Local woman: Head injury led to underage drinking at Aspen nightclub
Aspen police charged a local woman with a felony Wednesday after she was caught on video giving cocktails to her underage daughter and her daughter’s friends at a downtown bar last week, according to court documents.
Wendy Lucas, 55, was charged with contributing to the delinquency of a minor, though she told police she couldn’t remember buying the drinks, passing them to the girls or even the names of her daughter’s friends, according to an affidavit filed in Pitkin County District Court.
Lucas and her 17-year-old daughter also were banned from the Belly Up by the bar’s owner, who was “very upset” about the incident because Lucas is a longtime customer, the affidavit states.
“She put my whole business and reputation in jeopardy,” Belly Up owner Michael Goldberg told an officer, according to the affidavit.
Police were first notified of the incident at about 11:15 p.m. June 7 by Belly Up staff who reported seeing two underage girls with alcohol, the affidavit states. An officer talked to one of the 17-year-old girls, who admitted drinking though police at the time did not determine how she got the alcohol.
The next day, Goldberg showed a surveillance video to an officer, who could “clearly see a woman known as Wendy Lucas … passing a drink to an underage girl,” the affidavit states.
“The girl puts the glass and straw to her mouth and takes a sip from the glass,” according to officer Terry Leitch’s affidavit. “This unidentified girl then passes the drink to another girl identified as (Lucas’ daughter).
“The drink gets passed around amongst the girls, eventually ending with a girl (who admitted to drinking the night before).”
The officer contacted Lucas and told her he needed to speak with her. The same night, Goldberg contacted the officer and said he’d just received a long email from Lucas.
“I am ashamed, embarrassed and regretful of my behavior at your club for the Milky Chance performance of Wednesday, June 7th,” Lucas wrote in the email, according to the affidavit.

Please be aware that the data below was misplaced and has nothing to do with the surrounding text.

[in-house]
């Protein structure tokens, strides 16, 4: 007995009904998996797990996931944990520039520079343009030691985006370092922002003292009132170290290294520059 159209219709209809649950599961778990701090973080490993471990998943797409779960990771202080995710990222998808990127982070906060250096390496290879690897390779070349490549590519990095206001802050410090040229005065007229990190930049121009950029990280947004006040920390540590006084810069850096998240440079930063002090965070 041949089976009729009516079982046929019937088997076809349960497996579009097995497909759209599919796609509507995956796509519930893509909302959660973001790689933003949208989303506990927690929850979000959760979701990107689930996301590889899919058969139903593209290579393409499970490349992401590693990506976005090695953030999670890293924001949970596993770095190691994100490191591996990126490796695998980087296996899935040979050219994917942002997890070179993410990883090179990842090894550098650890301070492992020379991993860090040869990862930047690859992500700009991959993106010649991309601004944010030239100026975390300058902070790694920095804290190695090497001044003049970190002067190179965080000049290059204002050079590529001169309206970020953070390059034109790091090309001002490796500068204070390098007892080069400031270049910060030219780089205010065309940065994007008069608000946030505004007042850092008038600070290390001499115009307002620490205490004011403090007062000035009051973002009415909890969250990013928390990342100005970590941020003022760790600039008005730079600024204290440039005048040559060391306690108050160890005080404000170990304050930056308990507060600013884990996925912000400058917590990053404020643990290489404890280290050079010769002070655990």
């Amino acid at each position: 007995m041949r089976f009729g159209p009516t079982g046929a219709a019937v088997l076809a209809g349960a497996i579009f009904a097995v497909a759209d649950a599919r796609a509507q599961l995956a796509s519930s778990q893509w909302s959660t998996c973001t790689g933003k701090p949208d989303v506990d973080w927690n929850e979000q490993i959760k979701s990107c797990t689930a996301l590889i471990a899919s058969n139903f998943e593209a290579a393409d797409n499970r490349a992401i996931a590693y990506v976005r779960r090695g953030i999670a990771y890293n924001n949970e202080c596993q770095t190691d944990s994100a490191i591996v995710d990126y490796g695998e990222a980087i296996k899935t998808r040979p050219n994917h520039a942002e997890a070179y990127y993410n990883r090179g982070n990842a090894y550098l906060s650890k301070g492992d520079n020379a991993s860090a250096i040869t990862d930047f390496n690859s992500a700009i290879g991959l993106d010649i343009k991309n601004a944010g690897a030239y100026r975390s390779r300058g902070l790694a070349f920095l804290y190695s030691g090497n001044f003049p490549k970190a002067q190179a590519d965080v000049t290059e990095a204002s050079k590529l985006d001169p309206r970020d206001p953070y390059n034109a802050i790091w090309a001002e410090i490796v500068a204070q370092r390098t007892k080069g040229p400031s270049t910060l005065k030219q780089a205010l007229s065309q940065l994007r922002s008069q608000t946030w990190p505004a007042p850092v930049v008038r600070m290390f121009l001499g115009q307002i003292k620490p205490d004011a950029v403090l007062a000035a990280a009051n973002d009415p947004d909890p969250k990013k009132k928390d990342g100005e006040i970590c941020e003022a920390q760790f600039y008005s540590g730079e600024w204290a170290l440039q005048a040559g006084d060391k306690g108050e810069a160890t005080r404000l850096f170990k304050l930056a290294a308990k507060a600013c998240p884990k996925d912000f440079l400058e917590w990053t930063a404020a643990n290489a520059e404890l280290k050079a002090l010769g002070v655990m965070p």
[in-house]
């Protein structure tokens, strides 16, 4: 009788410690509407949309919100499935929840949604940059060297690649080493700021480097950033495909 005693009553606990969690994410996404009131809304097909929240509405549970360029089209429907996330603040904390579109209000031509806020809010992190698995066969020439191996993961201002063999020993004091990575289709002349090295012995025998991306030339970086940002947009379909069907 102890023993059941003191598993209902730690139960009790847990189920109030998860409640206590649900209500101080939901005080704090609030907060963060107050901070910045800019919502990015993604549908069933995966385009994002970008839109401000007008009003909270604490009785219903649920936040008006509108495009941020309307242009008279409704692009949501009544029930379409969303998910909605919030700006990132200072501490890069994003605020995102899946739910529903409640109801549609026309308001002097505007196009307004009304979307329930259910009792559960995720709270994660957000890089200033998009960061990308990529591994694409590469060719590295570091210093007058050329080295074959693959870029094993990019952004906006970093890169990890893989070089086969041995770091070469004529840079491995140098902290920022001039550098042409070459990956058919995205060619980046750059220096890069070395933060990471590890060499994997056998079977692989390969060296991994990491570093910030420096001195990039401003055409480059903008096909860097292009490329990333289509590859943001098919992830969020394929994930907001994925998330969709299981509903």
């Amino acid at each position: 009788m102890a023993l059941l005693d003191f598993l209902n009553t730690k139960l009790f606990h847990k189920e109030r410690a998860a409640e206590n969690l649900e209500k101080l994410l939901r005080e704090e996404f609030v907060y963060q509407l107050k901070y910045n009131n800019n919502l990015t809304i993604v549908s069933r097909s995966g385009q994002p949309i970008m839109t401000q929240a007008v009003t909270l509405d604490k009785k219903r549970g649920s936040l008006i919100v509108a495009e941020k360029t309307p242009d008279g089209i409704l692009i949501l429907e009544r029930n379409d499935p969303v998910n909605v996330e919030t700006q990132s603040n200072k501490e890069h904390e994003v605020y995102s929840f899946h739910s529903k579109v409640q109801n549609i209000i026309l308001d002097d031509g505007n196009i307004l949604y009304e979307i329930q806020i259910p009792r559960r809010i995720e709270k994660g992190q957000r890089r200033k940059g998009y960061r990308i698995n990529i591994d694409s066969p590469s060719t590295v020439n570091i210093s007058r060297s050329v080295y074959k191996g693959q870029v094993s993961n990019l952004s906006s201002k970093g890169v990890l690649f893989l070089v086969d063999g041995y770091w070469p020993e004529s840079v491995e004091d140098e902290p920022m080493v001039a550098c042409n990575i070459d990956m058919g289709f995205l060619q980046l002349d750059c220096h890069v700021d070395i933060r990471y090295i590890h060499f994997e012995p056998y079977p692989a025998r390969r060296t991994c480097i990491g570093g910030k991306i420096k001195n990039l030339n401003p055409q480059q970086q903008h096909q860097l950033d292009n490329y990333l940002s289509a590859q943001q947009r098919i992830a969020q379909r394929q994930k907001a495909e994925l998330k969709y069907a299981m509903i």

However, Lucas said she’d been hiking earlier that day and had fallen, which caused her to lose all memory of the night at Belly Up, the affidavit states. She said she only learned she purchased margaritas for her daughter and friends after speaking with her daughter.
“I now believe I had a mild concussion and the alcohol affected my brain and my behavior,” Lucas wrote in the email to Goldberg, according to the affidavit. “I would certainly understand if you banned me from the Belly Up after what I did last Wednesday.”
Officer Leitch then rewatched the video and found that Lucas showed no signs of injury while walking down the stairs to Belly Up and through the club, the affidavit states.
In a subsequent interview with Leitch, Lucas said she does not remember giving margaritas to the girls or much of the evening at all because of the fall she took hiking.
“My daughter told me I bought her a margarita,” Lucas told Leitch, according to the affidavit.
Lucas said she doesn’t remember where she met up with the six to seven teenage girls she brought with her to Belly Up that night, and doesn’t know their names.
“I told Lucas that I believed that the parents of the children that she was supposed to be chaperoning had the right to know what occurred,” Letich wrote in the affidavit. “Lucas again told me she wasn’t sure of (the girls’) names but stated she would ask her daughter.”
Lucas said she saw a doctor for the head injury, though she was only advised to contact the doctor if she developed a headache, the affidavit states.
Support Local Journalism
Support Local Journalism
Readers around Aspen and Snowmass Village make the Aspen Times’ work possible. Your financial contribution supports our efforts to deliver quality, locally relevant journalism.
Now more than ever, your support is critical to help us keep our community informed about the evolving coronavirus pandemic and the impact it is having locally. Every contribution, however large or small, will make a difference.
Each donation will be used exclusively for the development and creation of increased news coverage.
Start a dialogue, stay on topic and be civil.
If you don't follow the rules, your comment may be deleted.
User Legend: Moderator Trusted User
Operatic soprano Golda Schultz relies a lot on trust when she takes the stage for a performance: trust in the instrument of her voice, trust that it will carry throughout the venue, trust in singing by feeling and in the series of clicks she uses to assess the acoustics of the space.